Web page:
Beauty and the Beast: A Not So Gay Confession

I am not excited about this movie. I wish I was. Trust me, I really wish I was.

Image: Walt Disney Pictures

Growing up, Belle was my idol. I was determined to walk and read at the same time (not actually that difficult), to have my hair curl around my face the same way as Belle’s. She was sweet and yet a hard-ass (I don’t count the wolf scene – completely out of character if you ask me). Belle was the nerdy princess – of course I wanted to be her. And yet I couldn’t bring myself to watch the trailer when it was first released. I’d quickly scroll past any picture of Emma Watson in the yellow dress. I wouldn’t even look at the cast list on IMDb (anyone who knows me knows this is a major deal).

I know this is silly – there are so many other things to worry about. But for whatever reason, these live-action Disney remakes really bug me. Truth be told, Maleficent didn’t bother me (it felt like a new story), and The Jungle Book actually made sense (of course you’d want to see a “real” jungle, CGI or otherwise). But Cinderella baffled me. What was even the point of it? There was literally nothing new except for the flesh and blood on screen – all they wanted was a live-action carbon copy of the original. Who wants that? Besides those that stand to gain, of course.

And then I read about LeFou. If you didn’t hear, he apparently has an “exclusively gay moment” when he realizes his feelings for, you guessed it, Gaston. Because of course, the bumbling idiot whose name literally means “the fool” in French is in love with the chauvinistic villain who abuses him. Yep, this is the way Disney has chosen to present its first explicitly out gay character. After Attitude reported this revolutionary news, and tons of opinion pieces have followed suit. Teen Vogue’s Ryan Houlihan said it best: “They made the gay character a villain, relegated him to being a sidekick, gave this explicitly queer role to a straight actor, and then muddled the issue by making him sexually ‘confused’ – just to hedge their bets.” It’s about time Disney had a gay character, but did they have to do it this way?

Luke Evans as Gaston and Josh Gad as LeFou

Don’t get me wrong, I have a lot of affection for the original LeFou, and I actually do find Josh Gad hysterical. I’m sure he’ll bring a lot to the role, and according to USA TODAY, he takes the character’s sexuality seriously: “What was most important to me was taking a character that is wonderful and so iconic, but is defined by cartoon conceits in the (original) movie… and expanding on that, giving him dimension, making him human.” Theoretically, this is exactly what I was missing in these live-action replicas: something new, a retelling. In other words, LeFou was pretty much asexual in the animated film, and now we learn more. Just like how Belle is more than just a book-reader, she’s actually an inventor. But this is how they make him “more human”? In keeping with the recent trend, queerness and feminism are used as ploys to make the overall production “deeper,” and conveniently check a box.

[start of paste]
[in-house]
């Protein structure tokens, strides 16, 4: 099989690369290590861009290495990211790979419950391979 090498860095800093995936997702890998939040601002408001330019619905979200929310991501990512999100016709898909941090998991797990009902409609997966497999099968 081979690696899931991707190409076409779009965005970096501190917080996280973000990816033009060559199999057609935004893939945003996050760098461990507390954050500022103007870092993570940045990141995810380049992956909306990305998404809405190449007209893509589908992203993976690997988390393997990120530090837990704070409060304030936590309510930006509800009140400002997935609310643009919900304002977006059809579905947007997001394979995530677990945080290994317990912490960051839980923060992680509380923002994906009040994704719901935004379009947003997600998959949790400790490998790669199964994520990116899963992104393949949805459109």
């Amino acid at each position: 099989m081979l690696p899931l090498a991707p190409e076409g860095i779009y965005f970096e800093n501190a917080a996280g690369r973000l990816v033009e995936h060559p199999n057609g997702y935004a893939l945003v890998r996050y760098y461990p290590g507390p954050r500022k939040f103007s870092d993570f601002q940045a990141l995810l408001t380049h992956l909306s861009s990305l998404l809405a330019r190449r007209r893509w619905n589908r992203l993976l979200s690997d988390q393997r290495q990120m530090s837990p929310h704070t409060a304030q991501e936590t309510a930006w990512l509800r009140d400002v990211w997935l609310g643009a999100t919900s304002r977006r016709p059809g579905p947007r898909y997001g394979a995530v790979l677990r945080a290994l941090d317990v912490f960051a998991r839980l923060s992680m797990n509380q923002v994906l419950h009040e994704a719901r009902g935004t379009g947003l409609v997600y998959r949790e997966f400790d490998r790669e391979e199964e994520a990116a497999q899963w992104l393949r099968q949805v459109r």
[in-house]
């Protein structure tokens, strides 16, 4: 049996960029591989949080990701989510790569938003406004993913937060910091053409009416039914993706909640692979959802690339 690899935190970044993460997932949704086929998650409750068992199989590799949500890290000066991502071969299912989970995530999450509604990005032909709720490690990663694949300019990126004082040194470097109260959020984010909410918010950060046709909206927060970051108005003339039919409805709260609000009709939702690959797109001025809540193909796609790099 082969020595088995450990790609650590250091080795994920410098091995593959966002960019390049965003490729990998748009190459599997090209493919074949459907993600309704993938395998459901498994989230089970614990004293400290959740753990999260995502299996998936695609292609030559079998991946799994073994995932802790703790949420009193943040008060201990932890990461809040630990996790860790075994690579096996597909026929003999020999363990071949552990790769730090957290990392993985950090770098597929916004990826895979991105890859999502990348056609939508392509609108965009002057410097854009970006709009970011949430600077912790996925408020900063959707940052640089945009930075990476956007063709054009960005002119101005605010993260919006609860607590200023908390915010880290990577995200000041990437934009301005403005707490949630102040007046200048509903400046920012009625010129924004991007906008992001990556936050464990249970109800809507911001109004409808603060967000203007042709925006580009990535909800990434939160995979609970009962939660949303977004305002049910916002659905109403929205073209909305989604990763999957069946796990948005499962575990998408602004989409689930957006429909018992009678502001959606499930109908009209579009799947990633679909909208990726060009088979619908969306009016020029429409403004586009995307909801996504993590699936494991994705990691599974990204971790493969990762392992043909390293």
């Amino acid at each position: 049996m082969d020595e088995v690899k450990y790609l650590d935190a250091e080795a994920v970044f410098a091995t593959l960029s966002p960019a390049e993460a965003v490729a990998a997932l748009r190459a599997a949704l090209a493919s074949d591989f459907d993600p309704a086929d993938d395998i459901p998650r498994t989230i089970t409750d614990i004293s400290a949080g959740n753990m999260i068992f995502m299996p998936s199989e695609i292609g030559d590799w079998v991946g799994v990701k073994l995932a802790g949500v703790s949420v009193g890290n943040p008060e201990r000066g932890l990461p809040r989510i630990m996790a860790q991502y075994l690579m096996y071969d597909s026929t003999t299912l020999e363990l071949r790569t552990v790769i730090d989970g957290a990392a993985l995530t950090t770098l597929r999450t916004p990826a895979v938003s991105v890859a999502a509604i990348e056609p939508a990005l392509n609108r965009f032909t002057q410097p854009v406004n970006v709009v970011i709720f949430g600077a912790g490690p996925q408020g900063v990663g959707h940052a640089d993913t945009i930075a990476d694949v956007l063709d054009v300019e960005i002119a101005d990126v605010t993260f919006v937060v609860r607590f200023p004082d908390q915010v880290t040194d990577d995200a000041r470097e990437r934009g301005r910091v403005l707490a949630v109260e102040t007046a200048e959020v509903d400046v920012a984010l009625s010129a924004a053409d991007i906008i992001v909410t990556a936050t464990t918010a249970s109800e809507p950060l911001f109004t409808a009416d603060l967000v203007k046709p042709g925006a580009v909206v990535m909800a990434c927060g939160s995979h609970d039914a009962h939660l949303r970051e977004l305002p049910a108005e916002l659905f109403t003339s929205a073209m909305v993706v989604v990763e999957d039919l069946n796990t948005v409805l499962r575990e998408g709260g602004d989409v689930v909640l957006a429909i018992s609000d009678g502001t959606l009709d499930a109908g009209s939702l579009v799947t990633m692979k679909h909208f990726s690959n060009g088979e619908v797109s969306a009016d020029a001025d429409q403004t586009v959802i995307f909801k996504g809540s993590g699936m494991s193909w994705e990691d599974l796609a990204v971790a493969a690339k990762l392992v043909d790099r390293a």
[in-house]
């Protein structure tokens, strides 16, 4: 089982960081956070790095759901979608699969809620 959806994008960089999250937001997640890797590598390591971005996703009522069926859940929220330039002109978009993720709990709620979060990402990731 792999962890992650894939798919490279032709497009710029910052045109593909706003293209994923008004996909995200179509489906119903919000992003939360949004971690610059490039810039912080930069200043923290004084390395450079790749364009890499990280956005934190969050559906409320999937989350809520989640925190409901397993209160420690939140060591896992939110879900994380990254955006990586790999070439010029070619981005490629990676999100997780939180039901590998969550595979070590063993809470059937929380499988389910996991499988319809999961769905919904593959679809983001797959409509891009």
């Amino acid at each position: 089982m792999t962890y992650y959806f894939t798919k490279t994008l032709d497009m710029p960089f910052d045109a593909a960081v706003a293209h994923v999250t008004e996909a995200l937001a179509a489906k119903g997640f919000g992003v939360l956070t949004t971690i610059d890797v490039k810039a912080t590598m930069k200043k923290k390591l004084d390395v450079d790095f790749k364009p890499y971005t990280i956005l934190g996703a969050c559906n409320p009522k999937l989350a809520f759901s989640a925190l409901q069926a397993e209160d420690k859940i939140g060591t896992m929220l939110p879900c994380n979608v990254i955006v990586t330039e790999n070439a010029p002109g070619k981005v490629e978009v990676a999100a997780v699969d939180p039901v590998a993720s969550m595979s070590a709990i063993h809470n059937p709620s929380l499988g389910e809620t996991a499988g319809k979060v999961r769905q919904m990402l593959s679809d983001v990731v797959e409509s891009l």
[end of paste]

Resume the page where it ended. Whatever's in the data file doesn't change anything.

Maybe that’s why these movies infuriate me so much – all they’re doing is following a shallow check list. The filmmakers don’t care about the characters themselves, only how they look. Yes, I loved that Belle had the same hair as me, but that wasn’t the essence of the character. If Disney is going to churn out remake after remake, I’d rather they focus on capturing the personalities, not the body doubles. These movies feel like the pod people of Disney.

I don’t know how they’re going to portray this “gay moment.” Maybe I’ll be proven wrong. Maybe the movie take time and really explore the nuances of the revelation, not just shoehorn a queer role into this dopey part. Maybe they’ll let this actually reshape the character and the relationship. I just don’t see that happening in this doppelgänger of a remake. The production is just so focused on the physical images of the source material, I’m afraid the characters will take these new traits and just make them part of the gimmick.

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